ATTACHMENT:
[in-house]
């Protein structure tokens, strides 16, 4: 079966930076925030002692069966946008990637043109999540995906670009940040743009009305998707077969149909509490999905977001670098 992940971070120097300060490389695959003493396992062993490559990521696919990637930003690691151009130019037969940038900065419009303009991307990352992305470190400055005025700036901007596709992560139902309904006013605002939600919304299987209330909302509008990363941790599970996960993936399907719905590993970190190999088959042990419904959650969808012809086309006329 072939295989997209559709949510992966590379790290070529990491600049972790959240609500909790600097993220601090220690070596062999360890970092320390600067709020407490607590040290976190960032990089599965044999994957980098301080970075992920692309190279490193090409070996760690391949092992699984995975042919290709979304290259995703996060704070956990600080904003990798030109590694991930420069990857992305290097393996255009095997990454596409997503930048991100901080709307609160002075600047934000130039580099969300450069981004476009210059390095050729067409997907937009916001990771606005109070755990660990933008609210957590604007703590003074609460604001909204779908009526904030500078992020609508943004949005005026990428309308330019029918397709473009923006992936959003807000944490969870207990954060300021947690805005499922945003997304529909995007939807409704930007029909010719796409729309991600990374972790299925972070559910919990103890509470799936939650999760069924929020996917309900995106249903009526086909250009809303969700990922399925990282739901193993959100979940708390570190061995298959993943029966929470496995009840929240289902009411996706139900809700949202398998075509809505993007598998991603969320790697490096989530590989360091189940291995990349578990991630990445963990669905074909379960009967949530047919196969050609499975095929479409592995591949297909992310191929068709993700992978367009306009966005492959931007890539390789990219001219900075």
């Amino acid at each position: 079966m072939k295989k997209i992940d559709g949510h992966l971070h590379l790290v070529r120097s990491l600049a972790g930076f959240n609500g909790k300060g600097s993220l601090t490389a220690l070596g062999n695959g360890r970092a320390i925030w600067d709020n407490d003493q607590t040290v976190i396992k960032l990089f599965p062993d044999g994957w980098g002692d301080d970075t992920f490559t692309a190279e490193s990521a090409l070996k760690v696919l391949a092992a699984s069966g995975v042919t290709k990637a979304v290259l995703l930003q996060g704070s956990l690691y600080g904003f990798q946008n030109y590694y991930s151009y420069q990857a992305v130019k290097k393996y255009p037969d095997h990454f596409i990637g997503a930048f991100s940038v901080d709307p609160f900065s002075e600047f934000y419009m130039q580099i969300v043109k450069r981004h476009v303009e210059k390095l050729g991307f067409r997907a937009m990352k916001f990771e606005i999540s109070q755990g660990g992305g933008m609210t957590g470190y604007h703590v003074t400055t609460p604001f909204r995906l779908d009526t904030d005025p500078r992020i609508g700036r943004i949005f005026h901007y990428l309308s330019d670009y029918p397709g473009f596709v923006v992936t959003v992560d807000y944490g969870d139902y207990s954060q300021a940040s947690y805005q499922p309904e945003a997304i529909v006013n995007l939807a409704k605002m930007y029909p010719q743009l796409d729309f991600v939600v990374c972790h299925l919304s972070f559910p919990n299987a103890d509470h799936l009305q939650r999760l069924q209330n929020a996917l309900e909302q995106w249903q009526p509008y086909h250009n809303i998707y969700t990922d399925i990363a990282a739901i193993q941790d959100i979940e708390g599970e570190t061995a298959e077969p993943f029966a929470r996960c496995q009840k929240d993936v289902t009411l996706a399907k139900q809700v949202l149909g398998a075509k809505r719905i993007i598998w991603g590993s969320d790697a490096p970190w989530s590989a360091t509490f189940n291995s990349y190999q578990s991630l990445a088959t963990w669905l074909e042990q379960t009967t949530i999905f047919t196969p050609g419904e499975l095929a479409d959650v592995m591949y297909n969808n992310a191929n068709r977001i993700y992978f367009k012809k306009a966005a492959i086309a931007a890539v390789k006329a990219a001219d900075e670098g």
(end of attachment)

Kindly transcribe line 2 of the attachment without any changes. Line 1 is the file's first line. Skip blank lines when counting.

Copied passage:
């Protein structure tokens, strides 16, 4: 079966930076925030002692069966946008990637043109999540995906670009940040743009009305998707077969149909509490999905977001670098 992940971070120097300060490389695959003493396992062993490559990521696919990637930003690691151009130019037969940038900065419009303009991307990352992305470190400055005025700036901007596709992560139902309904006013605002939600919304299987209330909302509008990363941790599970996960993936399907719905590993970190190999088959042990419904959650969808012809086309006329 072939295989997209559709949510992966590379790290070529990491600049972790959240609500909790600097993220601090220690070596062999360890970092320390600067709020407490607590040290976190960032990089599965044999994957980098301080970075992920692309190279490193090409070996760690391949092992699984995975042919290709979304290259995703996060704070956990600080904003990798030109590694991930420069990857992305290097393996255009095997990454596409997503930048991100901080709307609160002075600047934000130039580099969300450069981004476009210059390095050729067409997907937009916001990771606005109070755990660990933008609210957590604007703590003074609460604001909204779908009526904030500078992020609508943004949005005026990428309308330019029918397709473009923006992936959003807000944490969870207990954060300021947690805005499922945003997304529909995007939807409704930007029909010719796409729309991600990374972790299925972070559910919990103890509470799936939650999760069924929020996917309900995106249903009526086909250009809303969700990922399925990282739901193993959100979940708390570190061995298959993943029966929470496995009840929240289902009411996706139900809700949202398998075509809505993007598998991603969320790697490096989530590989360091189940291995990349578990991630990445963990669905074909379960009967949530047919196969050609499975095929479409592995591949297909992310191929068709993700992978367009306009966005492959931007890539390789990219001219900075």